Palm tree and building at dusk

Calcutta, India

From my window I see a boy shaking the bougainvillea 
for flowers. My parents talk of pruning it. They talk 
of little else. The tree, spilling wildly past our house into 
the gulley—where boys come to smoke or piss, lanky against 
betel-dyed walls—acrid ammonia, posters begging for 
votes, pink crowning above them. The boys linger even 
when it rains. Each drop caught briefly under 
the golden streetlight, and me, holding my breath. 

At home, the ceilings betray water’s history 
with permanent dark. Ceaseless talk of repainting. 
We are a household wary of dampness, always 
checking expiry dates on small jars, squinting at 
plastic packets cold from the fridge, holding soft foods 
up to our noses for proof of life. The house’s exterior 
was recently waterproofed, but inside, everything leaks 
anyway. The concrete spoils itself with memory. 

In the car, we talk about the things a woman can’t do 
in this country. Outside, the rain is meager. 
The rain comes late, or in excess, or not at all, 
every year the city at its mercy. Wet roads gleam 
as if under a transparent coat of nail polish. 
How bad my mother was at painting my nails— 
cherry red, rani pink, plum kiss—how evenly I did hers. 
I’ve heard that’s the point. For the child to be better. 

When I was born they bathed me in sugar water.
All these years I never knew my parents travelled 
all over the world to spark my birth. Airports to hospitals. 
How badly they wanted me—though what stays with me 
is the fact of their togetherness. The mosquitoes favour me 
above everyone else for my blood is sweet, so I paint 
my limbs with Odomos. The municipal corporation knocks 
on our door to say mosquitoes are breeding in the garden. 

The little pond’s deathly stillwater: malaria, dengue. 
Now we poison the larvae with kerosene. The government 
decides who lives and who dies and pretends otherwise. 
To the naked eye, the pond is beautiful. I’m always 
pointing the moon’s beauty out to some beloved, pointing 
at it with a camera, delighting when the shutter fails. 

At home, we stagger our breakfast times and video calls.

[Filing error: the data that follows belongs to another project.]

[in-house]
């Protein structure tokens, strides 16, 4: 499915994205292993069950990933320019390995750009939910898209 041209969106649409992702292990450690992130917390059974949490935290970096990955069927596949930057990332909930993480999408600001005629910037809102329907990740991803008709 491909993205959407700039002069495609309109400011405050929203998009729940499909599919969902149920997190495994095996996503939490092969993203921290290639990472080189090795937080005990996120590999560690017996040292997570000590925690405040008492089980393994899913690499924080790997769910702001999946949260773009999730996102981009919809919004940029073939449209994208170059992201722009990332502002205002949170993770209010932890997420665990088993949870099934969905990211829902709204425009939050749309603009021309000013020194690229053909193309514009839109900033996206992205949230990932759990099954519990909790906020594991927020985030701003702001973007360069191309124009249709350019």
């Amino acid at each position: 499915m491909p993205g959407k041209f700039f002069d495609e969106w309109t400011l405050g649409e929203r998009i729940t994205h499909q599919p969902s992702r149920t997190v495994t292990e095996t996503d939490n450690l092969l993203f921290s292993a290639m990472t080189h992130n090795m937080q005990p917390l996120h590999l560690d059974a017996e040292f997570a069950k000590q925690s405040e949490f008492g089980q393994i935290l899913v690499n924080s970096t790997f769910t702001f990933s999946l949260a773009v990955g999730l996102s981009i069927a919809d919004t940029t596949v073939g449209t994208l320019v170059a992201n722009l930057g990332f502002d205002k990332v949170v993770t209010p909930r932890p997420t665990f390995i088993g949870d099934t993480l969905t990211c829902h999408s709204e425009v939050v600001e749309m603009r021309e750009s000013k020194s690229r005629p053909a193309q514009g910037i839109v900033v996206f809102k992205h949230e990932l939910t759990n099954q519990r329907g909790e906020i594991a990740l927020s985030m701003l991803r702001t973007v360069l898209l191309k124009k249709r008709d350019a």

A chair is always empty. The sun paints us dark and tender, 
though we hide. I play with the soft fuzz of hair on my chin, 
then surrender it to the mirror—hours devoted to tearing 
follicles from my skin. I’m adrift in July, dedicated to solitude. 
I zip back solitude to reveal the self and it hides too.
The issues are all national now. A photoshoot, a meal,
a marriage, the water, all harsh white noise of TV debates.
Like chewing gum, made to expel, sticky. The shorn limbs 
of trees block the driveway, so we stay home, listening 
to the news. We cut into custard apples. As a girl 
I imagined its husk as a crocodile’s skin, thrilled 
in taking it apart. I eat white flesh, spit black seed.

Pearlescent blue sky, shining from within. Ma and I walk 
in the park before dusk. She points out all the trees that 
have fallen since I was last here—bare stumps wedged
into earth like gravestones. The pond besieged by lovers 
turned away from the world, their thighs touching. 
Lipstick, leaves, animal droppings, the street’s busy blast, 
dyeing the atmosphere pink and black and green. 

A rat scurries by the couples, each in their own gestures 
of retreat. They access such sacred privacy in the public park. 
I’d tried it once, and failed. So much to pull one away—
the stench from the bathroom, wings buzzing by cones of light,
the walkers, watching, love in public a national issue— 
every kind of love up for debate, sutured into the law,
as if desire could be legislated, scrubbed clean, imprisoned. 
But the rat, he goes quietly. He welcomes them home. 


Urvi Kumbhat earned an MFA from the Helen Zell Writers’ Program, where she is currently a Zell Fellow. Her work appears in The Margins, Apogee, Poet Lore, Lit Hub, Cherry Tree, and other publications. She grew up in Calcutta.

Photo by the author. 


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